And regarding the Tipton audio, what is Tipton’s source for claiming that “McCartney says that a type only becomes a type once something has superseded it and it is recognized by the interpretive community”? If it’s not McCartney’s 2003 ETS paper, then what?

  23. Stuart (OPC) said,

    October 24, 2014 at 7:23 am

    Re 22 and incarnational: Postings can be hard to interpret when it comes to irony and stuff like that so I don’t know exactly what is intended. Just affirming that Scripture is incarnational does not tell us much (pro or con) unless we know what the person’s way of teasing out that statement is. People have lined up differently as to the accuracy or utility of the incarnational analogy. If “to err is human” is your view, then the Enns incarnational analogy begins with a faulty view of the incarnation to begin with. I postdated Silva’s time at WTS. Though I sometimes wondered about his approach, what little I read of him did not indicate the flawed version of incarnational analogy I think Enns represents.

  24. Stuart (OPC) said,

    October 24, 2014 at 7:38 am

    Re 23: I simply do not know enough of McCartney to address some of this. What I recall from Tipton’s lecture is that viewed the approach taken to 2TJ in the hermeneutical enterprise (esp Qumran) as a marker of where the bad view of Christotelic emerges in various proponents of that hermeneutic. Since that resonated with my concerns, I found him persuasive. Anyone in doubt should just listen to the lecture. As to transparency at WTS, this calls up the issues of previous threads. From my experiencing of dealing with issues of controversy and having heard a thing or two about the previous controversy at WTS, I think it would be acting as a poor fiduciary for the Board to legally expose their institution to potential litigation in a world filled with hungry lawyers. So I think WTS has tried to give as much information as might reasonably be expected. We all are curious and would like to know more. My denomination does not allow doctrinal trials to be held in executive session. But WTS has the inbuilt difficulty of not being a denominational seminary so it must muddle along the best it can with such things. That’s life.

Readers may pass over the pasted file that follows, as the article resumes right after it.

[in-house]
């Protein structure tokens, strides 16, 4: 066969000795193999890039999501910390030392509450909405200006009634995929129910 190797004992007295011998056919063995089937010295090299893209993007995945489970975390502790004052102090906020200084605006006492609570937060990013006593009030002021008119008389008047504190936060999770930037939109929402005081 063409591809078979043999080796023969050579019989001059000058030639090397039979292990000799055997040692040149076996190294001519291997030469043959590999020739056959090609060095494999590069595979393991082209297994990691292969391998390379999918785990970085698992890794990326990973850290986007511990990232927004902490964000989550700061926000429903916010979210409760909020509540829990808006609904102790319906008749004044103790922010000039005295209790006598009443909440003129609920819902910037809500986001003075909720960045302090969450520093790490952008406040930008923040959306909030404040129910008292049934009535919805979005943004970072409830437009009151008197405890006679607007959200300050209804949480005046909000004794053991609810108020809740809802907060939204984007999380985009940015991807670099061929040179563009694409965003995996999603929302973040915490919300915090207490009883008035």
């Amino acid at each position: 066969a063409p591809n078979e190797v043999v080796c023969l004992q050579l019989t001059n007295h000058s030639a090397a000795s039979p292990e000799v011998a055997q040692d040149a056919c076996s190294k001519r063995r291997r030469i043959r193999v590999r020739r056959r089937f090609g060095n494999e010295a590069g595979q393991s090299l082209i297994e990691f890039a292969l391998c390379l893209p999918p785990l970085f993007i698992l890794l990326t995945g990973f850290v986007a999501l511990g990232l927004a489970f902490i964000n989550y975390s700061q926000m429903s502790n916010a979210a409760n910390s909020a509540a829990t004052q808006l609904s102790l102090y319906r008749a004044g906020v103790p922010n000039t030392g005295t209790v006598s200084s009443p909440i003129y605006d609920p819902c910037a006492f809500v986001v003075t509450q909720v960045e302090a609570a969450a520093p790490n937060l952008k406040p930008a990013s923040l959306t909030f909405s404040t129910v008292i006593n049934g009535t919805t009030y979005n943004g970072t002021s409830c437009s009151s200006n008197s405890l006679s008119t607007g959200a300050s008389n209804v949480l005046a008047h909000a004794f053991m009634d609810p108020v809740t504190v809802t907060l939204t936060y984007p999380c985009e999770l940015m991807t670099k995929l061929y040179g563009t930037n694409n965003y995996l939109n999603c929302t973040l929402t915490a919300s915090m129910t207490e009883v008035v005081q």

25. October 24, 2014 at 9:27 am

    Guys, you have to understand the history here. McCartney and Green are both without question in Tipton’s crosshairs in all this. And McCartney’s 2003 paper is without any doubt Tipton’s main source for assessing McCartney’s views. Why? Because in 2011 Tipton published an essay directed specifically against that very 2003 paper (Btw, Why critique a 2003 paper in 2011? I think the reason will be apparent in just a moment.), and his critiques of McCartney in that essay have simply been repeated in various venues throughout the years since then. This latest audio is no exception, though gladly with some more balance and an appropriate plea for charity and patience in discussion.

    But, note the timing of all this. Tipton began the anti-Christotelic tour in 2010, lecturing against these views in class, writing the essay for the OPC 75th, doing internet podcasts on the topic, and even posting a video (for his doctrine of Christ class, Feb. 2011) on the seminary’s website directed against Christotelism. In fact, the first few class hours in both doctrine of Christ and doctrine of Salvation when I was at WTS (I took these in 2010-2011) were devoted to “the objective presence of Christ in the OT,” over against dispensationalism on the one hand and Christotelism on the other. Again, this all began in 2010. Consider for a moment: What action of the Board occurred the previous year? And here’s the thing. Everybody at the seminary at the time knew that all these efforts were directed toward Green. When we WTS students heard the term “Christotelic,” we thought, “Doug Green” (and our other two OT profs, to a somewhat lesser degree). And Tipton never once made any effort to balance out his statements by even remotely implying that he was not directing them toward his current colleagues in the OT department.

  26. Reed Here said,

    October 24, 2014 at 9:38 am

    All, cease and desist public ruminations about the motives of ANY ONE in this subject: Green, Tipton, WTS board, or McCartney (et.al.)

    It shames me to have to point out that this is a form of gossip. To engage in it willingly IS of the worst sins imagineable.

    I’ll not assume anyone is engaging in its knowingly. I will say you now have heard what I think of it. If you wish to debate the nature of gossip with me, contact me privately. BUT CEASE AND DESIST HERE!

  27. RG Leverett said,

    October 24, 2014 at 9:55 am

    Its fine if you don’t want WTS or their decisions discussed here. Your blog your rules.
    But its another to accuse those who question WTS the board and president of gossip and one of ” worst sins imaginable.” Its perfectly reasonable for men like Sam Logan, Will Barker, alumni and supporters to question WTS especially if WTS has a standard that is stricter than the WCF and when questions are met with stony silence.

  28. October 24, 2014 at 10:11 am